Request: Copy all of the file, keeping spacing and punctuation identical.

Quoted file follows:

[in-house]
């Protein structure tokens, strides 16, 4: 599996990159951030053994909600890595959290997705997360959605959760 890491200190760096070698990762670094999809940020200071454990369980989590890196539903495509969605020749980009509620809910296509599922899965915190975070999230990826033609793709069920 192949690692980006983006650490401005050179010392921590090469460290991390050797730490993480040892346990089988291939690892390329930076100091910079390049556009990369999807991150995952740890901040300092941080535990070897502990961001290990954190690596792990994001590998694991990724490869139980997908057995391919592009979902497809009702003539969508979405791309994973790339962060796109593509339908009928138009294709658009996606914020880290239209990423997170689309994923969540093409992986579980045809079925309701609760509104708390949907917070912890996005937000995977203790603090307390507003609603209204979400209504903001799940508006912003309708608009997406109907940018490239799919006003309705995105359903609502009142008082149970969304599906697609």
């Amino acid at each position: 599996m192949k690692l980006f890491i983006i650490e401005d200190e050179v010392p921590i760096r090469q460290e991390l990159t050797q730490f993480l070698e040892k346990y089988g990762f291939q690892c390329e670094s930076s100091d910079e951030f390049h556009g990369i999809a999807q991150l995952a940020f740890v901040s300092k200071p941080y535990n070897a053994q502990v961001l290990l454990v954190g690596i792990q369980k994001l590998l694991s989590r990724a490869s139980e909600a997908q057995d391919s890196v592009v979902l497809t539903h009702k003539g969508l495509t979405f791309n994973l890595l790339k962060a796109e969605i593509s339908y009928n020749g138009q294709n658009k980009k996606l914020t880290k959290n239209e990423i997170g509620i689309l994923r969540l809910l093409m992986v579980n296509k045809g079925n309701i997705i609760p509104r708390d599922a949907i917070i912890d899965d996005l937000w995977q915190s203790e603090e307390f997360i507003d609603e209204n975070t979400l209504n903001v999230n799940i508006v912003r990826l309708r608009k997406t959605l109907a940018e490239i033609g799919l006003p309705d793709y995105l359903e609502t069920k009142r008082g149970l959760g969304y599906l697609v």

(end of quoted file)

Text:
[in-house]
């Protein structure tokens, strides 16, 4: 599996990159951030053994909600890595959290997705997360959605959760 890491200190760096070698990762670094999809940020200071454990369980989590890196539903495509969605020749980009509620809910296509599922899965915190975070999230990826033609793709069920 192949690692980006983006650490401005050179010392921590090469460290991390050797730490993480040892346990089988291939690892390329930076100091910079390049556009990369999807991150995952740890901040300092941080535990070897502990961001290990954190690596792990994001590998694991990724490869139980997908057995391919592009979902497809009702003539969508979405791309994973790339962060796109593509339908009928138009294709658009996606914020880290239209990423997170689309994923969540093409992986579980045809079925309701609760509104708390949907917070912890996005937000995977203790603090307390507003609603209204979400209504903001799940508006912003309708608009997406109907940018490239799919006003309705995105359903609502009142008082149970969304599906697609």
């Amino acid at each position: 599996m192949k690692l980006f890491i983006i650490e401005d200190e050179v010392p921590i760096r090469q460290e991390l990159t050797q730490f993480l070698e040892k346990y089988g990762f291939q690892c390329e670094s930076s100091d910079e951030f390049h556009g990369i999809a999807q991150l995952a940020f740890v901040s300092k200071p941080y535990n070897a053994q502990v961001l290990l454990v954190g690596i792990q369980k994001l590998l694991s989590r990724a490869s139980e909600a997908q057995d391919s890196v592009v979902l497809t539903h009702k003539g969508l495509t979405f791309n994973l890595l790339k962060a796109e969605i593509s339908y009928n020749g138009q294709n658009k980009k996606l914020t880290k959290n239209e990423i997170g509620i689309l994923r969540l809910l093409m992986v579980n296509k045809g079925n309701i997705i609760p509104r708390d599922a949907i917070i912890d899965d996005l937000w995977q915190s203790e603090e307390f997360i507003d609603e209204n975070t979400l209504n903001v999230n799940i508006v912003r990826l309708r608009k997406t959605l109907a940018e490239i033609g799919l006003p309705d793709y995105l359903e609502t069920k009142r008082g149970l959760g969304y599906l697609v």